Annabelle Dir. John R. Leonetti

[Warner Brothers; 2014]

Styles: horror, prequel
Others: The Conjuring, Dead Silence, Repulsion, Child’s Play

“It started slow,” is the first line in Annabelle — and it did. The story of the possessed doll terrorizing people in the 1970s that is this movie was first just the prologue to The Conjuring. It was ten minutes or less, a setup that, presumably, gave us some background on Ed and Lorraine Warren, the real-life paranormal investigators that were the basis of that movie and don’t make an appearance in this one — presumably, as well, because this movie is a work of complete fiction while The Conjuring only boasted itself as partially fictitious.

Annabelle doesn’t actually even bear any similarities to its Conjuring roots, really: it’s based a year before that prologue even begins, with a couple who purchases the doll to complete some collection or other that is arbitrary and never explained. There is a cult that, for inexplicable reasons, breaks into their house and paints some doomy symbol onto their wall in blood before being gunned down by cops. Either a demon or a person or both begins possessing the doll and bad things start happening: doors creaking, TV reception growing fuzzy, and then bigger things like the stovetop turning on and burning popcorn so badly it sets fire to the whole house, etc.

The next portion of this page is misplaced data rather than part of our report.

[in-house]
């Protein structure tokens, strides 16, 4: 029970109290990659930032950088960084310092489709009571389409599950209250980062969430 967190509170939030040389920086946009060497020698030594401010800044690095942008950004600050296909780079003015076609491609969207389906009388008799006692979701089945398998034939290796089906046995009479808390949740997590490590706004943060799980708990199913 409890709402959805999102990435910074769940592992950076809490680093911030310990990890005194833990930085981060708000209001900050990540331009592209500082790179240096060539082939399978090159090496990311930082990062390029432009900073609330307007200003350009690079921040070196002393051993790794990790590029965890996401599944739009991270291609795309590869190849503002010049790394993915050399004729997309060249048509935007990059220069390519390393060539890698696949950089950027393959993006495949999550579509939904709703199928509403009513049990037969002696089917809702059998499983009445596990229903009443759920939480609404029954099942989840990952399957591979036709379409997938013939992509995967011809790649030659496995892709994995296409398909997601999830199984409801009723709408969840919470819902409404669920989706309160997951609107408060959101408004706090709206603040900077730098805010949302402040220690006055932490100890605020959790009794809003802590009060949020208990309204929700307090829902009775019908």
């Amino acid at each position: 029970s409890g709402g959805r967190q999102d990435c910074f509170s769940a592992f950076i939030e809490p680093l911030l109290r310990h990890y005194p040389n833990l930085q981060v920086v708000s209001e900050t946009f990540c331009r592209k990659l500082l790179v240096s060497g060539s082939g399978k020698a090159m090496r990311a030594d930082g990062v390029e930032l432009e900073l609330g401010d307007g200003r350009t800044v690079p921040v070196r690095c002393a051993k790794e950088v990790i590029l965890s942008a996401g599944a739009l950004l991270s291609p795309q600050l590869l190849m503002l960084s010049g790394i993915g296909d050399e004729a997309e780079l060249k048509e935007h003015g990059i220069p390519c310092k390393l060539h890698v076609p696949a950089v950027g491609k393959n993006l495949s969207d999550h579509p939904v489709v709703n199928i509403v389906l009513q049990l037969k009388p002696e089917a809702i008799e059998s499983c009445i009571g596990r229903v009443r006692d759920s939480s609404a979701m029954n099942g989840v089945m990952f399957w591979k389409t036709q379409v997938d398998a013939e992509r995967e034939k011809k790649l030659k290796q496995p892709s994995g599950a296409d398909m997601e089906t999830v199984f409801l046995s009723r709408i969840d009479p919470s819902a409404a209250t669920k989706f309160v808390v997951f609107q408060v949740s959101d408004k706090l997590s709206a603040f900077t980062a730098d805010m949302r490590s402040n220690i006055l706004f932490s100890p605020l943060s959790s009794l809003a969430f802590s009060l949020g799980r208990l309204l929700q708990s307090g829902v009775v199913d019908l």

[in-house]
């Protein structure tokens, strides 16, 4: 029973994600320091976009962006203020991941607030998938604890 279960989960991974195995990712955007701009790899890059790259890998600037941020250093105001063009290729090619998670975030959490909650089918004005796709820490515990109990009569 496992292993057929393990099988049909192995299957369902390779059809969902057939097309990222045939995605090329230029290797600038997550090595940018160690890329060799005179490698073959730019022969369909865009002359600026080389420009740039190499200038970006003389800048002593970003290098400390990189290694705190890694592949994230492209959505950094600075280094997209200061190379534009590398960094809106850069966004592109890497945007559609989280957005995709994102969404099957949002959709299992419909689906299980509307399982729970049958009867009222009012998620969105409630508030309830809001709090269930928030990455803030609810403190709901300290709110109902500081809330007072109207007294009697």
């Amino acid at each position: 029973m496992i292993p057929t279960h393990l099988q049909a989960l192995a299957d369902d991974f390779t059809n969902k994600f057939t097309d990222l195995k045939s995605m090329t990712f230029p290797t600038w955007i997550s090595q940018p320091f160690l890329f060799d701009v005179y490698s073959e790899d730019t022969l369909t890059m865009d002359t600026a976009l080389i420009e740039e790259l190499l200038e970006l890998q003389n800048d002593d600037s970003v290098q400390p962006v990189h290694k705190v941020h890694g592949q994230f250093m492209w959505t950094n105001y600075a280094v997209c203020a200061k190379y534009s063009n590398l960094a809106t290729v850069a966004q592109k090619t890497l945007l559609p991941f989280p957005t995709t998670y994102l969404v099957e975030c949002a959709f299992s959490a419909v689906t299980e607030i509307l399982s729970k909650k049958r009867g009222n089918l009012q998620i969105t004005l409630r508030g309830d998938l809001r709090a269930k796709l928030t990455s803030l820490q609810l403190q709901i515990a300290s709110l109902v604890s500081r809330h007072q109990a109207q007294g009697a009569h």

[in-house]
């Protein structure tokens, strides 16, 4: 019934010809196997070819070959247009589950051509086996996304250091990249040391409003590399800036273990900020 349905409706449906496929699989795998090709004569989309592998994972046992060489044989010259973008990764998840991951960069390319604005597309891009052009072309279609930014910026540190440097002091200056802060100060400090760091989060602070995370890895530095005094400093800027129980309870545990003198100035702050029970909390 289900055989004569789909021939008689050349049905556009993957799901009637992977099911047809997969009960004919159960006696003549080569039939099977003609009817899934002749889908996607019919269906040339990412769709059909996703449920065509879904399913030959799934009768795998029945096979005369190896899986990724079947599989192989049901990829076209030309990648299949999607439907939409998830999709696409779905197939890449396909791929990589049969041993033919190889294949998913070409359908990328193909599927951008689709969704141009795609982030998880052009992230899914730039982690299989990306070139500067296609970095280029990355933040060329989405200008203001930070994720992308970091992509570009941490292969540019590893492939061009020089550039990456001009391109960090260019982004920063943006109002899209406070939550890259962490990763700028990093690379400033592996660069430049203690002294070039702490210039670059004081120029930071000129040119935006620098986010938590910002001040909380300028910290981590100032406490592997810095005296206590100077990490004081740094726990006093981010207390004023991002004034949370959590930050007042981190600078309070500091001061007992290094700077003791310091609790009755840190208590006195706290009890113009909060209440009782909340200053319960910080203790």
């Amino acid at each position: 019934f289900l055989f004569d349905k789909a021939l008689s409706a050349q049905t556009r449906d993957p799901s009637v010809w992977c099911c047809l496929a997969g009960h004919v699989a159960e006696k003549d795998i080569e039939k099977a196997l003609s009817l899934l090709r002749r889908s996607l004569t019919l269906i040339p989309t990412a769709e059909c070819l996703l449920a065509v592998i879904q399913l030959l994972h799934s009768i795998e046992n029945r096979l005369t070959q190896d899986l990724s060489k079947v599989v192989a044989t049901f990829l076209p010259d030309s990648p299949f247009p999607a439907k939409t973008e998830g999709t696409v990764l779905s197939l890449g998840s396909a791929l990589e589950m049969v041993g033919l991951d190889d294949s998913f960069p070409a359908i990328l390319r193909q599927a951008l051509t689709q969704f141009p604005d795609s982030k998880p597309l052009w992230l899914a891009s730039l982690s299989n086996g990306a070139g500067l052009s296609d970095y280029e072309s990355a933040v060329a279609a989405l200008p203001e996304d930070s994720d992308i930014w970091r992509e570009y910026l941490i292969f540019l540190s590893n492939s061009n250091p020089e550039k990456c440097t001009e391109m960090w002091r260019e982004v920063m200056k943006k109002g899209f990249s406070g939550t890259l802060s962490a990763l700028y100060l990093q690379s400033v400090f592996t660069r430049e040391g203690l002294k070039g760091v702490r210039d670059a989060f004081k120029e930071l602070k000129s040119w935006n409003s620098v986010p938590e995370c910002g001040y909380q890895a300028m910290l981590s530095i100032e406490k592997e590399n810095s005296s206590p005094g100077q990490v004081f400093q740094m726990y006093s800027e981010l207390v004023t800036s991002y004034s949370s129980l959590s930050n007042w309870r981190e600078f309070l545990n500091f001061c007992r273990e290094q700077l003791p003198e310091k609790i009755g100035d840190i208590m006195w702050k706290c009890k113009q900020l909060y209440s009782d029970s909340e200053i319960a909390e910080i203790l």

Throughout all of the terror, the helmers (not James Wan, who directed The Conjuring and only acts as a producer on Annabelle) rightfully decide not to make the doll go full Child’s Play and start walking and talking. But that still begs the question of how she moves from place to place or settles with her arms crossed differently than how she was left. It’s trying to show and not tell, leave some things behind smoke and mirrors, but it feels more like a tugging plot hole — a string you can’t leave alone — rather than a mask of cleverness.

The movie focuses on a couple — new parents — but the father is mainly absent. The mother is the main character here, and we are witnessing her undoing. It plays like a made-for-TV version of Rosemary’s Baby mushed with Repulsion; it takes place first in their house, and then, after they move, in a tenement building, with noisy upstairs neighbors and always-drawn drapes. And since we never see the doll moving, and there is no solid evidence of the haunting, only testimony, it seems almost like watching someone’s sanity crumbling from their perspective. It brings up the fragility of a woman after childbirth, how she fears more for her baby than for herself, and, maybe and despicably, of the weaknesses of women in some misogynistic way, a trope that horror movies are at once familiar with and familiar with commentating against, in final girls and witches dens.

But Annabelle holds up poorly to scrutinization. It isn’t clever or intelligent like Polanski’s movies. Its goal is to startle more than scare. It fails at building a mood — one of the things that Wan has excelled at with his features. It has learned its blueprints from its predecessors — The Conjuring and Insidious — but it has left out innovation entirely. You’ll know how it goes. You’ll whisper the next plot twist to your neighbor before it comes. You’ll be startled. Giggle. Repeat.

Most Read